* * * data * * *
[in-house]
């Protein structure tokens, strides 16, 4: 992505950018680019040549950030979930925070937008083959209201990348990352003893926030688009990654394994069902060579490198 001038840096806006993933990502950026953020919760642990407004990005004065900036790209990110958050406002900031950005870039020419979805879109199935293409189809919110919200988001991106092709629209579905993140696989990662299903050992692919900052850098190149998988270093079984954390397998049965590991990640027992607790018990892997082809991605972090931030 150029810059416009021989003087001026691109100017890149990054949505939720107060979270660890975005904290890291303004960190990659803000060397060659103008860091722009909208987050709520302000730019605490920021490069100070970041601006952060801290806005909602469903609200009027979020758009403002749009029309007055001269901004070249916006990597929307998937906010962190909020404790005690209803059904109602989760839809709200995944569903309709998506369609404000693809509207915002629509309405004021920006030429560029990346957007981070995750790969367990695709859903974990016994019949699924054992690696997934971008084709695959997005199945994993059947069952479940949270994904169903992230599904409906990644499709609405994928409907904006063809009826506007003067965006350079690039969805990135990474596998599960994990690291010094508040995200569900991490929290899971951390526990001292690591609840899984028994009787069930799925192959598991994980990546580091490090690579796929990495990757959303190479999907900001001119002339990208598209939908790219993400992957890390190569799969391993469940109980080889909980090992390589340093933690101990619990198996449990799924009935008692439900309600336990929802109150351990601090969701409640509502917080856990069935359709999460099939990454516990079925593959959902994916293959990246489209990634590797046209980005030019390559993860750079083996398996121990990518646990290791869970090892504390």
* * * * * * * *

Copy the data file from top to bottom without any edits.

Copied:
[in-house]
């Protein structure tokens, strides 16, 4: 992505950018680019040549950030979930925070937008083959209201990348990352003893926030688009990654394994069902060579490198 001038840096806006993933990502950026953020919760642990407004990005004065900036790209990110958050406002900031950005870039020419979805879109199935293409189809919110919200988001991106092709629209579905993140696989990662299903050992692919900052850098190149998988270093079984954390397998049965590991990640027992607790018990892997082809991605972090931030 150029810059416009021989003087001026691109100017890149990054949505939720107060979270660890975005904290890291303004960190990659803000060397060659103008860091722009909208987050709520302000730019605490920021490069100070970041601006952060801290806005909602469903609200009027979020758009403002749009029309007055001269901004070249916006990597929307998937906010962190909020404790005690209803059904109602989760839809709200995944569903309709998506369609404000693809509207915002629509309405004021920006030429560029990346957007981070995750790969367990695709859903974990016994019949699924054992690696997934971008084709695959997005199945994993059947069952479940949270994904169903992230599904409906990644499709609405994928409907904006063809009826506007003067965006350079690039969805990135990474596998599960994990690291010094508040995200569900991490929290899971951390526990001292690591609840899984028994009787069930799925192959598991994980990546580091490090690579796929990495990757959303190479999907900001001119002339990208598209939908790219993400992957890390190569799969391993469940109980080889909980090992390589340093933690101990619990198996449990799924009935008692439900309600336990929802109150351990601090969701409640509502917080856990069935359709999460099939990454516990079925593959959902994916293959990246489209990634590797046209980005030019390559993860750079083996398996121990990518646990290791869970090892504390």